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Bangladeshi doctor’s invention saving millions of mothers

  • Mohammad Al Amin
  • 17th September, 2017 12:00:00 AM
  • Print news

Gynecologists across the world are now using a technique invented by a Bangladeshi doctor to prevent bleeding after childbirth, and eventually saving millions of mothers from postpartum haemorrhage.


Dr Sayeba Akhter, also the founder of MAMM’s Institute of Fistula and Women’s Health (MIFWOH), invented the technique now known as ‘Sayeba’s method’ in 2000 when she was the head of Gynecology and Obstetrics Department at Dhaka Medical College Hospital (DMCH).


This is a simple and cheap solution to prevent excessive bleeding following the birth of a baby.


The Saeyba’s method has been included in the national health guideline of different countries, including Bangladesh, India, Bhutan, Indonesia and different countries in Africa.


Prof. Laila Arjumand Banu, president of Obstetrical and Gynaecological Society of Bangladesh, said, “All the Gynecologists in Bangladesh use this technique to save new mothers from postpartum haemorrhage.”    


Describing the ‘Condom Catheter Tamponade technique’, Dr Sayeba Akhter said after witnessing the deaths of some women from excessive bleeding after childbirth, she for the first time thought of applying condom catheter through inserting balloons filled with water inside the uterus.


“And the method proved to be very effective to prevent postpartum haemorrhage,” she said, adding that the application of the method costs only Tk 100.  


Dr Sayeba, also a former Professor of Obstetrics and Gynae department of Bangabandhu Sheikh Mujib Medical University (BSMMU), said around 40 percent of all maternal deaths in Bangladesh used to be from postpartum haemorrhage, but the number has reduced significantly after the gynaecologists started using this innovative technique.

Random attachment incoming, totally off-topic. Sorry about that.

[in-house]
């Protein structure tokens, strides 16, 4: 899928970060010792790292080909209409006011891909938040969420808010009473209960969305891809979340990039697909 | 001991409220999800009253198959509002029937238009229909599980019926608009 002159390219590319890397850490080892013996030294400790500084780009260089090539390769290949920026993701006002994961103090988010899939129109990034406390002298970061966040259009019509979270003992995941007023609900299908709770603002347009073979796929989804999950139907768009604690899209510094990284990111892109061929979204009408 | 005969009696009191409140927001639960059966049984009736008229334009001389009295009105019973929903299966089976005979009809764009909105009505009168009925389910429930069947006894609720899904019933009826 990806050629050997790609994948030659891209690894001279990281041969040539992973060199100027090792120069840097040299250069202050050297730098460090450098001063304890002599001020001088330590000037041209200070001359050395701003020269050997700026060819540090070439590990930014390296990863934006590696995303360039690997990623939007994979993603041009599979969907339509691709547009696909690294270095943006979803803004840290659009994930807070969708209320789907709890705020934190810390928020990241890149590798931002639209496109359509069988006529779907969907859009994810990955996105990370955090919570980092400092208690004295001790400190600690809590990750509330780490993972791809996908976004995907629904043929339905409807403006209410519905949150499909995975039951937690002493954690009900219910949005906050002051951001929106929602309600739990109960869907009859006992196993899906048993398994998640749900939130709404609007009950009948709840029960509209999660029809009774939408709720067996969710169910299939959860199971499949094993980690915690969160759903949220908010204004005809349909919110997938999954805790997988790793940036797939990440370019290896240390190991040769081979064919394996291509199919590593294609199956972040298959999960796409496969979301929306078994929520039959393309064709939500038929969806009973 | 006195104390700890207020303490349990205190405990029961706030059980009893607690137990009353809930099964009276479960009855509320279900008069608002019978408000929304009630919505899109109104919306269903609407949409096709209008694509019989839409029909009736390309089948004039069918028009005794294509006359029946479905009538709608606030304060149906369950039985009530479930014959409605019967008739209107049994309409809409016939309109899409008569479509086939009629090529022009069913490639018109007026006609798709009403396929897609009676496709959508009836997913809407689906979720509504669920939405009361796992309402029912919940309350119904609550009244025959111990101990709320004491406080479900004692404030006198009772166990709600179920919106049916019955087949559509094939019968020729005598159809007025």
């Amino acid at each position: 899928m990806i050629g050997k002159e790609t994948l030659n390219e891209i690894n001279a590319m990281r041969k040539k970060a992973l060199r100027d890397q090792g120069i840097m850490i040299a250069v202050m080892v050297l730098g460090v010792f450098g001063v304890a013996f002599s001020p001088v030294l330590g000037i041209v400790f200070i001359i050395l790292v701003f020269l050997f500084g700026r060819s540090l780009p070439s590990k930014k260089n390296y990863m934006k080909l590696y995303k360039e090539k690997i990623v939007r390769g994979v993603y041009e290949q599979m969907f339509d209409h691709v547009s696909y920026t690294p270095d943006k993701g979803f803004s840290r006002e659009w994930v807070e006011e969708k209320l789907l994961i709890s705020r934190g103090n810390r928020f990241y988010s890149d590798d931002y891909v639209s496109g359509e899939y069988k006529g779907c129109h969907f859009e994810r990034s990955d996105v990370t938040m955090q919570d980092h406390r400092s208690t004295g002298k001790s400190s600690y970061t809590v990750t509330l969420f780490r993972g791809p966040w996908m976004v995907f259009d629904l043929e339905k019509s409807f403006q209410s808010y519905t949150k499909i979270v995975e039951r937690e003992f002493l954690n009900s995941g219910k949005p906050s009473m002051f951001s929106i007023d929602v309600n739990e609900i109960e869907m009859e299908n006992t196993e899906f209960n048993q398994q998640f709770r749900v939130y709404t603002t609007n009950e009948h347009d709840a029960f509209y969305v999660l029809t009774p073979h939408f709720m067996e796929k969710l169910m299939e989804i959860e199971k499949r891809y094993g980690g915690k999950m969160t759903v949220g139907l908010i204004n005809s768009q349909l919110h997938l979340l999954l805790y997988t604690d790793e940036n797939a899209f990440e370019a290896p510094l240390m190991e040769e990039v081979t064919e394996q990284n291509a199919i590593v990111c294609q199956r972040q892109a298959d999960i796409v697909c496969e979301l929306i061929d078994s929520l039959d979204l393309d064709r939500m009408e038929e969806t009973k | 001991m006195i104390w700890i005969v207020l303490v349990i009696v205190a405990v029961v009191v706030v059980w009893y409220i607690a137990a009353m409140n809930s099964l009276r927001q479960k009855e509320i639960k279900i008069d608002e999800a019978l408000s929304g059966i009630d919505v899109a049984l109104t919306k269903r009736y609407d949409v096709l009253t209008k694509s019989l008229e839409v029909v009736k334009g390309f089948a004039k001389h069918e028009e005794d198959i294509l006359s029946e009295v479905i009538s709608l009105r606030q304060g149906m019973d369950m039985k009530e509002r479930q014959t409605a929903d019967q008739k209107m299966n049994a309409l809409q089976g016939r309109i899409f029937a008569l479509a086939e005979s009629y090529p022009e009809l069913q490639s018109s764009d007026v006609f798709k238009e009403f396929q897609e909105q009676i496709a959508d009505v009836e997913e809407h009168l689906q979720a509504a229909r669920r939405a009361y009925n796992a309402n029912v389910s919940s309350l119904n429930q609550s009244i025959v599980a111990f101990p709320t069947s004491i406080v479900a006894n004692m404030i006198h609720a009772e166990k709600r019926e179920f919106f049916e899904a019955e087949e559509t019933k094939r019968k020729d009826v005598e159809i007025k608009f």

The method was officially named as ‘Sayeba’s method’ at the annual conference of Obstetrical & Gynaecological Society of Bangladesh (OGSB) in 2002. The method was published in the Medscape Medical Journal in 2003 and was featured in as an article in the British Medical Journal Review. A research paper on Sayeba’s method was published in the International Gyne and Obs journal.  


The method was discussed and acclaimed in different international conferences and Dr Sayeba visited India, Pakistan, Nepal, Indonesia, Kenya, Ethiopia and South Africa to train doctors on her method.   


Dr Saqlain Rasel, a vascular surgeon at Ibrahim Cardiac Medical College and Hospital (BIRDEM), who was interning as an assistant to Dr Sayeba in 2003-2004, said many doctors who are perusing FCPS and MS degrees at home and abroad are also doing theses projects on Sayeba’s method. He also said the authorities in Bangladesh should train the nurses and midwives on this method to help handle the cases of postpartum haemorrhage more effectively.

 

He also called upon the government to give appropriate recognition to Dr Sayeba Akhter for revolutionizing the prevention and treatment of postpartum haemorrhage.